- Police Beat
- The Forecaster
SCARBOROUGH — The Planning Board heard a preliminary proposal Monday night for a nearly 40,000-square-foot indoor ice rink adjacent to the Benjamin F. Wentworth Intermediate School parking lot and across Quentin Drive from the Scarborough Public Library.
Plans proposed by the nonprofit Friends of Scarborough Hockey to raise funds for the $5.5 million rink and to move ahead with the layout and location were approved by the Town Council in early December after being recommended by an ad hoc site evaluation committee.
The proposed site of the ice rink is a “unique situation,” Planning Board Chairman Cory Fellows said. “It’s on municipal land, but it’s a non-municipal project.”
The facility, as FOSH Building Committee Chair Lee Allen described Jan. 5, would have approximately 600 seats and require an anticipated 180 parking spaces. Those parking spaces would be shared or borrowed from the existing lot at Wentworth.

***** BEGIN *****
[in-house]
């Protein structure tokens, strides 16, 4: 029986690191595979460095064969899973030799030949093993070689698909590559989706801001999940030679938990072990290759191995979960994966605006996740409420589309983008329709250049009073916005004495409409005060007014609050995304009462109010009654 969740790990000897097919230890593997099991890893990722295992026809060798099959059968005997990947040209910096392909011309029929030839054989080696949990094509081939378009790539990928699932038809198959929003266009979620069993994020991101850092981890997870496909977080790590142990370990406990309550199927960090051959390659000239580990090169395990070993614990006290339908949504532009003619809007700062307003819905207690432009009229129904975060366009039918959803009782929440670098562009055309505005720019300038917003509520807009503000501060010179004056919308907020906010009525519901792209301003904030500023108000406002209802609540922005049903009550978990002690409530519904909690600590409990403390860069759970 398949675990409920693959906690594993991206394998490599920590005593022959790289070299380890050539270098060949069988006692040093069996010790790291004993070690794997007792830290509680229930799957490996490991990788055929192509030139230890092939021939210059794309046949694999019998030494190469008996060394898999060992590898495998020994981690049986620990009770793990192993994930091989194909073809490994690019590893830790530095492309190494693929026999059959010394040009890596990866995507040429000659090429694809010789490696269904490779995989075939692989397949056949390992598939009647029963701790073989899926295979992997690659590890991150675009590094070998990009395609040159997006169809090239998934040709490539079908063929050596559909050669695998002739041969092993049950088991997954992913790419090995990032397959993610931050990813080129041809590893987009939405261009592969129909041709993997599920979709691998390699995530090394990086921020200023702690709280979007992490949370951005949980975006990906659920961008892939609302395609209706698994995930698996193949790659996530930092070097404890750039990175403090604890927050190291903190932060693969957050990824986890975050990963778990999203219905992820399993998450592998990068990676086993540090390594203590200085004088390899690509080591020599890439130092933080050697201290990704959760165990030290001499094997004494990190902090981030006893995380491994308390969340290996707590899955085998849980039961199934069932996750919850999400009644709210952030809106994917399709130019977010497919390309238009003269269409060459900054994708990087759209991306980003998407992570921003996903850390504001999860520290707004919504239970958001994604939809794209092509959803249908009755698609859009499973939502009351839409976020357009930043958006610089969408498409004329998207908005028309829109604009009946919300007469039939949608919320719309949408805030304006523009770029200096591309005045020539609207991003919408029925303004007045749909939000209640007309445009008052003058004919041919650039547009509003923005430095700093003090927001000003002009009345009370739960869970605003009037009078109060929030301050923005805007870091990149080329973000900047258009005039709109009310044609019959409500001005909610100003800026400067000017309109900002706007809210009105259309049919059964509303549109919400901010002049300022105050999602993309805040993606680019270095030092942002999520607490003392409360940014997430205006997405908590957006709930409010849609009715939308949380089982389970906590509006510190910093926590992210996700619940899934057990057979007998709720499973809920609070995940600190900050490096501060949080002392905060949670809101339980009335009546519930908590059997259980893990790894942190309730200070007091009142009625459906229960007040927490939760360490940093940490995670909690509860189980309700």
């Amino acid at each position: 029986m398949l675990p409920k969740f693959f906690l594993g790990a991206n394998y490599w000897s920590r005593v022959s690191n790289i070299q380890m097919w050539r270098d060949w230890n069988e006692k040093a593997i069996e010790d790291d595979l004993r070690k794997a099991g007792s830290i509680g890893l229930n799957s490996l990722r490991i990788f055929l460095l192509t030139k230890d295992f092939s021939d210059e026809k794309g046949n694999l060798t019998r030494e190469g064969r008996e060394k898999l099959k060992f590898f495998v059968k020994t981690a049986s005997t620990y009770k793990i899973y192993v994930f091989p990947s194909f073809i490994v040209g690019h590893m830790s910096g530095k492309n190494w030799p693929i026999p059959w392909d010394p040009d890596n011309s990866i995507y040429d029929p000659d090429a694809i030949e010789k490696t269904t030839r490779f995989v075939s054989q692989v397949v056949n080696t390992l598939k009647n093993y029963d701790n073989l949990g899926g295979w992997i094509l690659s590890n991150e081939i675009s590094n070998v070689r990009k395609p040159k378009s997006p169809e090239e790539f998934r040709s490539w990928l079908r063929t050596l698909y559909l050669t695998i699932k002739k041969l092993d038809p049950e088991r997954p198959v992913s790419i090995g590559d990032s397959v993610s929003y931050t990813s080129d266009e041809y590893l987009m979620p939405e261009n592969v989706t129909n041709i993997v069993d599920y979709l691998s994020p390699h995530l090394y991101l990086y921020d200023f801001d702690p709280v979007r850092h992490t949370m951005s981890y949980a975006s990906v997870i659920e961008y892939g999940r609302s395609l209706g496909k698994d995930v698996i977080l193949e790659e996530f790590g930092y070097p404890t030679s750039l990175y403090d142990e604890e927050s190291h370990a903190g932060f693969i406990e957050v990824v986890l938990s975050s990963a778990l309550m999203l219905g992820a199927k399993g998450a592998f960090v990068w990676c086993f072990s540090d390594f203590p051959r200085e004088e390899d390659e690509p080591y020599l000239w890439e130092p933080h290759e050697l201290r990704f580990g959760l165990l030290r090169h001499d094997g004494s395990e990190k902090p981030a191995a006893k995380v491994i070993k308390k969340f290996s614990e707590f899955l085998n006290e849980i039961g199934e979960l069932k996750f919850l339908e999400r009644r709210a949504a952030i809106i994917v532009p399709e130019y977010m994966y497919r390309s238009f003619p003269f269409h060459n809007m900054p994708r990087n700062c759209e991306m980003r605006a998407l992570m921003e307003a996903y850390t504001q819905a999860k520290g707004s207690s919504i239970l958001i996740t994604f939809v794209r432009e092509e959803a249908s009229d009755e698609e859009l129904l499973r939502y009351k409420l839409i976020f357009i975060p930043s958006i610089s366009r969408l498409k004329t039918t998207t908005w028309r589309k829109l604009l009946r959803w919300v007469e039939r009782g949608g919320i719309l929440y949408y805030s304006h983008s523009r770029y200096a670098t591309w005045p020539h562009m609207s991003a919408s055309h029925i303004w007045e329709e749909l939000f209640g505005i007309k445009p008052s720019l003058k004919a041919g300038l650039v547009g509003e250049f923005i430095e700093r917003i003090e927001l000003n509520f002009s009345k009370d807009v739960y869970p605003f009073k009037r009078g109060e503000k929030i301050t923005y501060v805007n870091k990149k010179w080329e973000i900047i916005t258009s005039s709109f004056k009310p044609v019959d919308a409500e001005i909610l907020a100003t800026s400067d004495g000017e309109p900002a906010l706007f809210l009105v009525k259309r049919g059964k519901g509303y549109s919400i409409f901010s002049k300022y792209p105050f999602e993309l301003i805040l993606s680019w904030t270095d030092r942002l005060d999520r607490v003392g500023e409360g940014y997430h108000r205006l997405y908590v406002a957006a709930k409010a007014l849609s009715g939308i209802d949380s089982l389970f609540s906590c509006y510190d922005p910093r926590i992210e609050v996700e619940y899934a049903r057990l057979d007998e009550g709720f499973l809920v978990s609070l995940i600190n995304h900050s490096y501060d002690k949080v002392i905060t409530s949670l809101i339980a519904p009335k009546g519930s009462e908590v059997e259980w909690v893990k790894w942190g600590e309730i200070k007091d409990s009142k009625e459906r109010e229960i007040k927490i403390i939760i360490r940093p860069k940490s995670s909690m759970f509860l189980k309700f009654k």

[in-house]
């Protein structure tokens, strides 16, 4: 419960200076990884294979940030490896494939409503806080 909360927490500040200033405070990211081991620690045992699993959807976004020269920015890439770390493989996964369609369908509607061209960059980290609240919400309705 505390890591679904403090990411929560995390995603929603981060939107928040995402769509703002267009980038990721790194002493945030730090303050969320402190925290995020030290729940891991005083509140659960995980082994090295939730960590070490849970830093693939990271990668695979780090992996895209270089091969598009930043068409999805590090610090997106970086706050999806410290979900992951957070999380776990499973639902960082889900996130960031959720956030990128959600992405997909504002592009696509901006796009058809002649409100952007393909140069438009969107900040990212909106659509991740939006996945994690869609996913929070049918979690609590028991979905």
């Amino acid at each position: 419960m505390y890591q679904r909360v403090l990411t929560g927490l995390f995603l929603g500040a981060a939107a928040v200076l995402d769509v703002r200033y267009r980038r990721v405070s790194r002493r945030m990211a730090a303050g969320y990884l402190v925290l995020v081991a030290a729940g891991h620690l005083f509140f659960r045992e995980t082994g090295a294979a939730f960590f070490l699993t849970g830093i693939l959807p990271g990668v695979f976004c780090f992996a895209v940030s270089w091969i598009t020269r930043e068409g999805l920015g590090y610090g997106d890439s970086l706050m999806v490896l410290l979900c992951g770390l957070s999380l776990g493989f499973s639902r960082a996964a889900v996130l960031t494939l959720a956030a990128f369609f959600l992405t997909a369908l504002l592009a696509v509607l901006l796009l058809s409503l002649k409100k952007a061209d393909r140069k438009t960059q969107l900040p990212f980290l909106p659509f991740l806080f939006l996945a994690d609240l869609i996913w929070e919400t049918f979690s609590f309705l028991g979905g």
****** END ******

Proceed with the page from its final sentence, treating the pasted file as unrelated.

It is estimated that most crowd functions at the future rink would take place at night or on weekends, when school is not in session, so it is likely there will be no shortage of spots for either group in the 248-space lot, Allen told the Planning Board.
Before it presents a formal proposal, FOSH intends to conduct a parking analysis and utilization study to determine if sharing a multi-facility lot is feasible. Also, building logistics require Fire Department approval before plans can be validated.
FOSH is also required to meet several conditions before final approval, which include demonstrating capability to adequately fund the project.
Because the facility would be on municipally owned land, several members of the Planning Board agreed that the exterior should be consistent with that of the surrounding buildings, using similar colors of brick and similar signage.
“This is what people are going to think of Scarborough when they drive by,” said board member Nicholas McGee, who recommended that FOSH “stick to the standards” of nearby municipal buildings.
When asked about funding, Allen told the board that an ideal situation, “is to have the money in hand and begin construction in the spring,” and to open in “the winter of next year.”